What I would like to see is a representative from every major sportsbook in the United States and Canada along with a few from the smaller sportsbooks, as well as representatives from each of the major leagues who themselves benefit from legal sports betting, bettors themselves such as Billy Walters, and representatives from groups like The American Gaming Association create a committee and set the rules for betting in North America. They can go through every situation and come up with standard rules that apply everywhere. And as part of the endeavor, they should think up situations that may arise and say if that happens then what should we do? There is simply too much money being bet and too much importance for the future and integrity of sports to let things be handled on an ad-hoc basis. Only then will the bettors and books know concretely how to pay out bets in all situations. And in the rare instance where a completely unforeseen situation occurs that can’t be planned for, a subcommittee should be created to discuss it and determine how every book should pay the bets before anything is paid out. That’s how many other industries work and that’s how the sports betting industry should work too.”

So once again the sports betting industry was caught with their pants down when the PGA Tour cancelled a tournament last week leaving books in a conundrum of how to pay out in-play bets on the winner. But, as usual, books made the decision on the fly, since there was no concrete rule in place. As Jason said, the industry is just too big and important to leave it up to the whims of traders at the individual companies to decide how to handle a unique situation for payouts.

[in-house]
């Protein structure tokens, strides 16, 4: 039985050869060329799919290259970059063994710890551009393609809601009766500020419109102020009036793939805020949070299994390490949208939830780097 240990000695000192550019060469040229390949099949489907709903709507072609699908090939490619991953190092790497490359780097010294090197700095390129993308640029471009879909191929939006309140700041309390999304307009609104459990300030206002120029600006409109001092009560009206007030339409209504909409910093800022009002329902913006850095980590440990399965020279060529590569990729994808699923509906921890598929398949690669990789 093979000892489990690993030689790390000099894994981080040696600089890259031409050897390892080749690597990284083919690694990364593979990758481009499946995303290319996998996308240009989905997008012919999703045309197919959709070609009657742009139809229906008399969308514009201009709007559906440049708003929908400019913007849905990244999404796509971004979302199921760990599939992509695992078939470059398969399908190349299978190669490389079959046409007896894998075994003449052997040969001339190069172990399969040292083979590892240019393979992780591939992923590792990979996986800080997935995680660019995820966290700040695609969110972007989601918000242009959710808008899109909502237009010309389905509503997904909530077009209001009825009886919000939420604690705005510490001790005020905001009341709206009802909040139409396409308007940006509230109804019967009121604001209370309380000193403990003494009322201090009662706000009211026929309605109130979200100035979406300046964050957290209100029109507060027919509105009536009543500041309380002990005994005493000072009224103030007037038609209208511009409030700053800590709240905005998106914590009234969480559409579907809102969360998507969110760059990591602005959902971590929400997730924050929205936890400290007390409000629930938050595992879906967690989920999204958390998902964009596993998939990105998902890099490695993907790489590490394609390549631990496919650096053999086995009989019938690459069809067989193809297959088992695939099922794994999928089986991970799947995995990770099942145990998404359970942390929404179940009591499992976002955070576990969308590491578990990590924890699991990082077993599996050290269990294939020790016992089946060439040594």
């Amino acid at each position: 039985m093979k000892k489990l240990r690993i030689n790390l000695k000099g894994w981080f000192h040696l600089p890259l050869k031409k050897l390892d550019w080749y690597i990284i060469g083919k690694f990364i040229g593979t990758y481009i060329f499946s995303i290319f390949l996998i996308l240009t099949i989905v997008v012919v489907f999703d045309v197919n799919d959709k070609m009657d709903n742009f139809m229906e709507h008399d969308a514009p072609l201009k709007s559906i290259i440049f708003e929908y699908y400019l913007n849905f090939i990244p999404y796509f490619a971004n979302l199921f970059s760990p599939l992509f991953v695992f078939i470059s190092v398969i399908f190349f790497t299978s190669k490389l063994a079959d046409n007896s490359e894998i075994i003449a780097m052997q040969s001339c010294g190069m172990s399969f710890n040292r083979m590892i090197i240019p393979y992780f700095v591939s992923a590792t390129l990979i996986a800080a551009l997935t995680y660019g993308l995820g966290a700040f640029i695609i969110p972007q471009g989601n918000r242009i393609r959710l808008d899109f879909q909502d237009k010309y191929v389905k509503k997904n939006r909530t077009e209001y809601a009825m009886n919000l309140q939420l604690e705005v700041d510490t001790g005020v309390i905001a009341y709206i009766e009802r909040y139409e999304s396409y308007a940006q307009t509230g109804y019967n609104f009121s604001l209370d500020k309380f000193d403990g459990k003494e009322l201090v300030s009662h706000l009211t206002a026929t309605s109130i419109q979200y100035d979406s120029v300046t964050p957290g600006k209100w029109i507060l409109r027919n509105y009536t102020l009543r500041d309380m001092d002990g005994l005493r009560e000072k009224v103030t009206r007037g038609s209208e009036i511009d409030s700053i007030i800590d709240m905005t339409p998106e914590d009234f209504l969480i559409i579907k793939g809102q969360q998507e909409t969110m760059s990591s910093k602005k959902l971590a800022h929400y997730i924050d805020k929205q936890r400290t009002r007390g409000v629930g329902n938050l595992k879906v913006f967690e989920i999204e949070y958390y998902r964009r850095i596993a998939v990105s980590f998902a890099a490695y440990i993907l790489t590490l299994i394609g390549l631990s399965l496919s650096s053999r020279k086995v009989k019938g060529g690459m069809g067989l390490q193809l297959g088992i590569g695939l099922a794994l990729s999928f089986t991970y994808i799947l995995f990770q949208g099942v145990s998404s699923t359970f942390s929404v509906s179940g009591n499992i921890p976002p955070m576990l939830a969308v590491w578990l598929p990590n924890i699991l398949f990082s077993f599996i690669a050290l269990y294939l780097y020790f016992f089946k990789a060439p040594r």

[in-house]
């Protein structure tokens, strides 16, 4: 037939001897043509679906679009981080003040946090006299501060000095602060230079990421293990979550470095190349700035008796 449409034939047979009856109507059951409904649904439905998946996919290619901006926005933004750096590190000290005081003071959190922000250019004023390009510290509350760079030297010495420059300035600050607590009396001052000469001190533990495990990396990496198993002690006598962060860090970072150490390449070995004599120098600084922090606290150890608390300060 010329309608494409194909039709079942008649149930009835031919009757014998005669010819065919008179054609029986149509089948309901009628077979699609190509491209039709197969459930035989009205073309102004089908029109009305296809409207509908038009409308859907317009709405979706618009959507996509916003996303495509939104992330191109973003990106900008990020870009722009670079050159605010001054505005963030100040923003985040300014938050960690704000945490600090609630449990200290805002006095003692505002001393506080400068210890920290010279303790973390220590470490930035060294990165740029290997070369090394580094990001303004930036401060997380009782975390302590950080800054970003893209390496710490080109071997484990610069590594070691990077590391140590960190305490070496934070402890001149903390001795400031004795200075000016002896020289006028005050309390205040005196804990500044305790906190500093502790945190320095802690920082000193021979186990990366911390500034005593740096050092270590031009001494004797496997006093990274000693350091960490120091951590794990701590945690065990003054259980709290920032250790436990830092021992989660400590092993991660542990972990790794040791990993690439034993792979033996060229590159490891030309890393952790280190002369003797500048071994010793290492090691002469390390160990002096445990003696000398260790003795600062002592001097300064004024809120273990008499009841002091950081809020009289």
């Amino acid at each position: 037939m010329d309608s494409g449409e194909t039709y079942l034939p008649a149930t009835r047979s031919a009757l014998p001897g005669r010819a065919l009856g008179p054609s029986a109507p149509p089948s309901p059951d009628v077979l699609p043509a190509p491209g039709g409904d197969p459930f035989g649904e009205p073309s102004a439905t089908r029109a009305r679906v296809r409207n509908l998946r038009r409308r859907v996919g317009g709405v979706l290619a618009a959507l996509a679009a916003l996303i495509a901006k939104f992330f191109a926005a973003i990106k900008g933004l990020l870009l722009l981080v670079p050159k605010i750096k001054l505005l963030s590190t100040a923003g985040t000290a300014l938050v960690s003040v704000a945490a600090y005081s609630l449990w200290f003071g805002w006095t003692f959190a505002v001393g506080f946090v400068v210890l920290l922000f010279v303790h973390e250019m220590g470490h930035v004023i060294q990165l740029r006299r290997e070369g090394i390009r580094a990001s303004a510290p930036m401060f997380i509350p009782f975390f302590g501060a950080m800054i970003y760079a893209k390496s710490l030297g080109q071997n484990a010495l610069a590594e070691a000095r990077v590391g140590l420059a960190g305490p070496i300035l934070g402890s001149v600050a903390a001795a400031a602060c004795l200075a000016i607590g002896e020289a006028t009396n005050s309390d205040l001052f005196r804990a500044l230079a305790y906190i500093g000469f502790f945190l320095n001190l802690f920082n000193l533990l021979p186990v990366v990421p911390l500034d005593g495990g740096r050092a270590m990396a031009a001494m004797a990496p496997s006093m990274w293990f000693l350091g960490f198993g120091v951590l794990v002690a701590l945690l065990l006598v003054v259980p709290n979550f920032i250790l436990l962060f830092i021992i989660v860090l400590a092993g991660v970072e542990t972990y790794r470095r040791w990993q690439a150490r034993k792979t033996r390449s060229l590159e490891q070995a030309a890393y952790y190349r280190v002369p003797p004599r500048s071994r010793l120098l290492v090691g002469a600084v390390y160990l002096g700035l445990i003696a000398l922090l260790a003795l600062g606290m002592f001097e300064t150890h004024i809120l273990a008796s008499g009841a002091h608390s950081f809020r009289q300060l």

Bettors, sportsbooks and the industry deserve to know what the rule is in any situation and every book should abide by the rule as written so there is no debate. The UK did it early on with soccer betting, the horse racing industry did it with horse racing, so it’s about time the same is done in North America with all types of bets including in-play betting and same game parlays. Only then can disputes between books and bettors on how a bet should be paid out finally end.

Read insights from Hartley Henderson here at GamblersWORLD!